“Victims of friendly fire,” time to “jump in the boat,” & misleading cancer advertising
Welcome to the RightCare Weekly, a newsletter that will help you stay on top of all the important news in the ongoing quest to move the U.S. health care system toward the right care. We’ll bring you the most important stories, news articles, and opinion pieces of the week, along with our interpretation of why they’re important and what they mean for patients, doctors, and communities.
Dr. David Newman, who was featured in last week’s roundup writing on statins, highlights an incredibly important paper by Drs. Harlan Krumholz and Allan Detsky assessing how hospitals can help patients avoid “post-hospital syndrome.” Krumholz has written before about how disruptive hospital care can be for patients – meaning even after they’ve gotten over their illness, sometimes patients need additional time to recover from the stress of a hospital stay. There are ways to avoid the problems patients experience after hospitalizations, often by simply making the hospital environment more humane. Allowing patients to wear their own clothes, improving hospital food, and avoiding unnecessary interference with patients’ sleep can all help avoid treating the hospital like a “battlefield,” where patients are too often “victims of friendly fire.”
In an interview with Vox’s Adrianna McIntyre, David Cutler, a former healthcare advisor to President Obama reflected on our understanding of value in the health care system. Cutler argues that lower health care costs will come from focusing on improving the quality of care and the value provided by the system. For example, Cutler notes that only 11 hospitals in Ontario are set up for open-heart surgery, while 60 hospitals can perform it in Pennsylvania (which has around the same population). The extra high-tech capacity in Pennsylvania costs a lot more to build and operate – but patients don’t do any better than in Ontario. There are similar examples throughout the system. Cutler also notes the importance of changes in the payment system, and worries about the current state of payment reform: rather than staying with “one foot on the dock [fee-for-service] and one in the boat,” “We’ve got to jump in the boat — let’s just do it.”
Paul Levy of the Not Running a Hospital blog brings us a great example of the culture of overuse in action, in summarizing a recent Annals of Internal Medicine article on the advertising strategies of cancer centers. The paper found that treatment was promoted far more often than screening or supportive services (88% as opposed to 18% and 13%, respectively), and that advertised therapies were described far more often than risks of treatment. Emotional appeals evoking hope for survival trumped evidence-based statements of which patients were likely to benefit, and disclaimers were rarely included. This isn’t a new phenomenon, either: misleading advertising in cancer screening and treatment is a recurring problem.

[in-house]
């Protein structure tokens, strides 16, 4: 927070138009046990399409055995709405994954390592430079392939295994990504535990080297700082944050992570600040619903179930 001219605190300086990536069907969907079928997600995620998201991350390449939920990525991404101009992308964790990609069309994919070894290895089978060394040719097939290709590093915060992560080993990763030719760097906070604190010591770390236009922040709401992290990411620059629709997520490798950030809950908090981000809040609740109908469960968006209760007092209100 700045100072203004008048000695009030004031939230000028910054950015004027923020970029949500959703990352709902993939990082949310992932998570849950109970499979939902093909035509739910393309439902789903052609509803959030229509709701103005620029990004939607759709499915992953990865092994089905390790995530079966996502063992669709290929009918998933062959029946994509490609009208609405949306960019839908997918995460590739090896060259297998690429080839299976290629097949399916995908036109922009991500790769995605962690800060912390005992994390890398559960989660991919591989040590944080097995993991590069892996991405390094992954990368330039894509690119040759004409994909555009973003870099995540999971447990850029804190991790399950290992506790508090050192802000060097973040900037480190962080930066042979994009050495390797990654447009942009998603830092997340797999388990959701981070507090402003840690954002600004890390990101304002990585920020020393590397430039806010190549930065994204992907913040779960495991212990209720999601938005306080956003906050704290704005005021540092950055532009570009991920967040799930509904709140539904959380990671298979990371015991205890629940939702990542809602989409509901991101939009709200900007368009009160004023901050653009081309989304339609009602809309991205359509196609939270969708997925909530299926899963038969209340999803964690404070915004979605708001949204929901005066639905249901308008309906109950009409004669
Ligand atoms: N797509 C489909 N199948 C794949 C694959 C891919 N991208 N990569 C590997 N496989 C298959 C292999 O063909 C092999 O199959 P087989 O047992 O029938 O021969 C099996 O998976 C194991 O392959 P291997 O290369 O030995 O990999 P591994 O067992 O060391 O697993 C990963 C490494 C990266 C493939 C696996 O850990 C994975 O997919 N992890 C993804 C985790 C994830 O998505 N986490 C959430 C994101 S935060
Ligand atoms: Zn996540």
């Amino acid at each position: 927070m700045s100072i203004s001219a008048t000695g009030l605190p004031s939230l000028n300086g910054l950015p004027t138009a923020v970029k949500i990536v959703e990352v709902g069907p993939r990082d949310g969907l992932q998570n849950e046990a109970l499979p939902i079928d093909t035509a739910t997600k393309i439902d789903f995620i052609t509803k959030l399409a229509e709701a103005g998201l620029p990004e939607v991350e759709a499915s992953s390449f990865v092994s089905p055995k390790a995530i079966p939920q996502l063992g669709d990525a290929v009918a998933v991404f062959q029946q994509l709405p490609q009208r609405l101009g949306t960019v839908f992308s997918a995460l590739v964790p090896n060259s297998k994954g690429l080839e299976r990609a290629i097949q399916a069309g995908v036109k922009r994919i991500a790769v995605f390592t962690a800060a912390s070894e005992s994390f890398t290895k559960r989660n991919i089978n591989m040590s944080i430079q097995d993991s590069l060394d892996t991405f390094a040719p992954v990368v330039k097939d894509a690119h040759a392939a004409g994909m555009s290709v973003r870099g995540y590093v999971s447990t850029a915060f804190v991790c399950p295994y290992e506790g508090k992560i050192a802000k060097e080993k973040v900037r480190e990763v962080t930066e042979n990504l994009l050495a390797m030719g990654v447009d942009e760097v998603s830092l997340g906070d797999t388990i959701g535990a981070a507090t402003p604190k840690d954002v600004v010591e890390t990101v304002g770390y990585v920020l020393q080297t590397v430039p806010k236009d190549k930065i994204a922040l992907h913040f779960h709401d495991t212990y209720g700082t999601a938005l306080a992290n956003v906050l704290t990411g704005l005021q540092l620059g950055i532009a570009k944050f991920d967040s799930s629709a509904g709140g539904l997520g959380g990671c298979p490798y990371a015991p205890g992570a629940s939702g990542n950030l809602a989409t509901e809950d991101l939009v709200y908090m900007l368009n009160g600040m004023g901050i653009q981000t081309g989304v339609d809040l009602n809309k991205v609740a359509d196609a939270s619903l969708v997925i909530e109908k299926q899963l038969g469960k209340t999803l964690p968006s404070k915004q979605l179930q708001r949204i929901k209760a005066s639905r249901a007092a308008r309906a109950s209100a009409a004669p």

An article in the Upshot by Austin Frakt and Amitabh Chandra entitled “How to Pay for Only the Healthcare You Want” lays out an idea proposed by Professor Russell Korobkin in which health insurance plans are defined by the level of treatment they cover – from basic plans that cover highly cost-effective care like treatment for emergencies and accidents, genetic diseases, and preventative care, to others that cover evidence-based drugs and procedures, and therapies generally accepted by the medical community, and finally to plans that cover anything shown to be effective, and even experimental and unproven therapies. The different plans would charge progressively higher premiums based on the range of treatments. It raises a couple of interesting questions about how people think about their health insurance. The most powerful element of the proposal might just be to show people how much of their health insurance premium is currently going to treatments that aren’t rooted in evidence, or which haven’t shown benefit in any trial. Moreover, by acknowledging which therapies are unproven, it might be easier for patients to understand the real choices they’re making when they decide if experimental or unproven treatments are really worth the risk.
On the Wall Street Journal‘s “The Experts” blog, Dr. Robert Wachter says that Baby Boomers are “addicted to a ‘more is more’ philosophy when it comes to health care.” He points out that the “can do” attitude common in the United States tends to reinforce the notion that more medicine will make us feel better, regardless of our ills – but that attitude also papers over the harms of constant intervention. He closes wishing patients knew that “sometimes more is exactly what they need, while at other times the right answer–the one that will best ensure both their physical and their financial health–is to do less.”